Via Andrew, Conor Friedersdorf interviews Glenn Greenwald. It's a good interview, much of which I disagree with, but all of it intelligent and thought-provoking. At any rate, this quote really struck home for me:
As for blogging style, there's obviously a demand for all different types of approaches. I'm aware that my writing demands a lot from readers in terms of time and attention, and some people are not going to read what I write because of the length or complexity. That's fine. I'm happy with that. I'm aware that if I shortened and simplified what I wrote, there'd be some additional people who would become readers who aren't now (though I'd also likely lose readers as well). I don't necessarily want a readership that has a short attention span or which demands that everything be reduced to four simple sentences. Given the size of my readership, and the fact that it's grown steadily beginning with the day I began writing, there is obviously a substantial demand for the kind of writing I do, so there's no reason for me to change it.
There is a sense, on the web, that most bloggers are out to say what they want, and get as many people as possible to read it. While all of us would like to have gaudy uniques, Glenn's approach, as stated here, really captured something for me--I don't actually want anyone and everyone reading or commenting at this blog.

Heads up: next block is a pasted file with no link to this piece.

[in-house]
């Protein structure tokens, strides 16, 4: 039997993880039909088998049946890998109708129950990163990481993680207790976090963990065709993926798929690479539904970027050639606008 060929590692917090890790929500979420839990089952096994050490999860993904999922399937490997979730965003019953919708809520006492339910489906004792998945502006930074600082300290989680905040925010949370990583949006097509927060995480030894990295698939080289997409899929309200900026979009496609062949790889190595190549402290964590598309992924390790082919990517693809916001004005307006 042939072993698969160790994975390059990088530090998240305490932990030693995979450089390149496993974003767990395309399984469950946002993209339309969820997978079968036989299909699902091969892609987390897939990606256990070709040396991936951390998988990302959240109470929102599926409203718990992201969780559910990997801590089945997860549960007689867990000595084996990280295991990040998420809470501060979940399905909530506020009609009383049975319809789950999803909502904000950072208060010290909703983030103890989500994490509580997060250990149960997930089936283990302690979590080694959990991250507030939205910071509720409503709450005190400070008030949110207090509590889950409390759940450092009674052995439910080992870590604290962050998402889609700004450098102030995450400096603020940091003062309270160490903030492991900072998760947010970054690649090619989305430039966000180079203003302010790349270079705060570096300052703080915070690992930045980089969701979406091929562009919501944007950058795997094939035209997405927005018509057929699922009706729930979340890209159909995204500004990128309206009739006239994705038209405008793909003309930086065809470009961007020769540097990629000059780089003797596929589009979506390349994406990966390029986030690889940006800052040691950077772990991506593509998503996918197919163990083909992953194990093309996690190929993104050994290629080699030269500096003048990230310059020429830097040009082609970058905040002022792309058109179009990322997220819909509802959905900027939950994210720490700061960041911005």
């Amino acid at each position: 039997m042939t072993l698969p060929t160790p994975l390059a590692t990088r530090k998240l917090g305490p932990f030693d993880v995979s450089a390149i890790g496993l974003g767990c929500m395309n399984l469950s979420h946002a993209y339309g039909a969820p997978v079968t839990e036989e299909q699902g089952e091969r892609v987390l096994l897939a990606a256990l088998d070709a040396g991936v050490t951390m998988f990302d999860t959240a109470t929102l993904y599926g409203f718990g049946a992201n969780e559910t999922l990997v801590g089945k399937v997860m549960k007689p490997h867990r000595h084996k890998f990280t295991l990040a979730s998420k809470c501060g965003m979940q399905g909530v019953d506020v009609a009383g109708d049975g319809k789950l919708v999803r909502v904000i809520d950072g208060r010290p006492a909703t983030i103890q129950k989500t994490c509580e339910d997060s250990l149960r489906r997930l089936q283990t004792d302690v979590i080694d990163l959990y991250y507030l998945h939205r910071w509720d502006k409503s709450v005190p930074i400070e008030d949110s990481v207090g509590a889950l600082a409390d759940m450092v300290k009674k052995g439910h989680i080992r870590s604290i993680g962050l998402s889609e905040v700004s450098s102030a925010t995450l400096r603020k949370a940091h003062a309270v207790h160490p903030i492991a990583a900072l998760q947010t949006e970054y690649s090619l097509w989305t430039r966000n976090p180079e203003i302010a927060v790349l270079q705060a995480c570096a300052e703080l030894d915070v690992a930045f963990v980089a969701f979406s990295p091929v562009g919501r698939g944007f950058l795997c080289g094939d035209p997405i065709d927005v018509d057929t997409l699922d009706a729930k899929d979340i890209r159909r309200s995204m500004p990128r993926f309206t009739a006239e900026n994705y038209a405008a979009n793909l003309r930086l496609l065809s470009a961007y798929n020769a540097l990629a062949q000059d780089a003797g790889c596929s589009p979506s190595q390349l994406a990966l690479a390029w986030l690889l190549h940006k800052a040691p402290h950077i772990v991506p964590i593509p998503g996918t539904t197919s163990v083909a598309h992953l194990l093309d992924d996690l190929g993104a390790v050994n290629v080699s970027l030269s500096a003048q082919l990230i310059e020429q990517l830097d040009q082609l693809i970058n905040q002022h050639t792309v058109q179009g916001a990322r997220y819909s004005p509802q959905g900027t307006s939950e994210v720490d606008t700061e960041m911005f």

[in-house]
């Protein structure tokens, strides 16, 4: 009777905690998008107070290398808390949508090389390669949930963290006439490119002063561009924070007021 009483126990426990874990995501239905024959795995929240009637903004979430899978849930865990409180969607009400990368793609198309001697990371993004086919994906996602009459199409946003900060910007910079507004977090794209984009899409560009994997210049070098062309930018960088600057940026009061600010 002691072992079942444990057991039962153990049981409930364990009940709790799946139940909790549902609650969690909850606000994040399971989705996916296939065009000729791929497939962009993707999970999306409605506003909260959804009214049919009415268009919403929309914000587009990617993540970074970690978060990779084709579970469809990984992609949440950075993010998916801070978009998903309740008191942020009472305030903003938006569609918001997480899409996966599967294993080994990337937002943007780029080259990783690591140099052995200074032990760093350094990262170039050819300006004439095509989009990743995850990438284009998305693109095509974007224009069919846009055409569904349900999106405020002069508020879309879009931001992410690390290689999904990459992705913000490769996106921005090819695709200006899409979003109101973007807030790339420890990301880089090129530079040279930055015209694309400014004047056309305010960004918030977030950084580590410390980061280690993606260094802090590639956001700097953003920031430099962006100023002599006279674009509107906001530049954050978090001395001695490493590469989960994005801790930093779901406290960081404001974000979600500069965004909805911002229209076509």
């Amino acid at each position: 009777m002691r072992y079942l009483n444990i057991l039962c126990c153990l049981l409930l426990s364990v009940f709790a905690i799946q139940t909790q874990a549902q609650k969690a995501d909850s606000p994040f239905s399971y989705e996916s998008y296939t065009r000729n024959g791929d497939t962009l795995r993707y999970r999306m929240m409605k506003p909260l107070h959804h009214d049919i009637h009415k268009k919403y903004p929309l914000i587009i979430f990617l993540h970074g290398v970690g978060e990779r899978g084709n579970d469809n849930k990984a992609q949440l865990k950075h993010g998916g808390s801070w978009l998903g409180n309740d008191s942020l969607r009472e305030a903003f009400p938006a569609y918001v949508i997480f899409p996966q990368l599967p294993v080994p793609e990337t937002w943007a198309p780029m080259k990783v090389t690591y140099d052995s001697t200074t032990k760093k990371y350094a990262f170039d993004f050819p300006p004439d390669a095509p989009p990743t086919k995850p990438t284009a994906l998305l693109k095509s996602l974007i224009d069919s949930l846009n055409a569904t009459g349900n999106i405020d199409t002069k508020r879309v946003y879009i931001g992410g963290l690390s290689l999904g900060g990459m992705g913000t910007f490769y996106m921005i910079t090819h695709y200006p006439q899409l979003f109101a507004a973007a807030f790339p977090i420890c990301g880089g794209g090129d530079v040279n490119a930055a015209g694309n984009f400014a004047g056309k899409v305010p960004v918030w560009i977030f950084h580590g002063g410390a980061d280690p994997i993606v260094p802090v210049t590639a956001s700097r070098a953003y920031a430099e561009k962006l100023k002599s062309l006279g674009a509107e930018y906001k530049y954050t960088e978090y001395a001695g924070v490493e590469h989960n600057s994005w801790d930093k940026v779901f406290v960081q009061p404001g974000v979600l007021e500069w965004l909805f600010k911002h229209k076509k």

I think my motivations are different than Glenn's in that I suspect trying to affect political change in a way that I am not. My approach is much more selfish, and maybe even more entertainment-driven. But what it shares is an attempt to attract a particular kind of reader.
When I do my Civil War posts, I'm not really thinking about people who'd rather be watching Michael Bay's Transformers than listening to David Blight's lectures. I'm thinking about people who'd rather be listening to David Blight's lectures, but are going to see Bay's Transformers too--all the while understanding that the first one was superior.
It's one reason why I've never thought too much about banning people. I'm not trying to provide a house for everyone. I'm not running a department store. I'm running a boutique. And yes, I'm a snob. On the internet.
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is a national correspondent for The Atlantic
, where he writes about culture, politics, and social issues. He is the author of The Beautiful Struggle
, Between the World and Me,
and We Were Eight Years in Power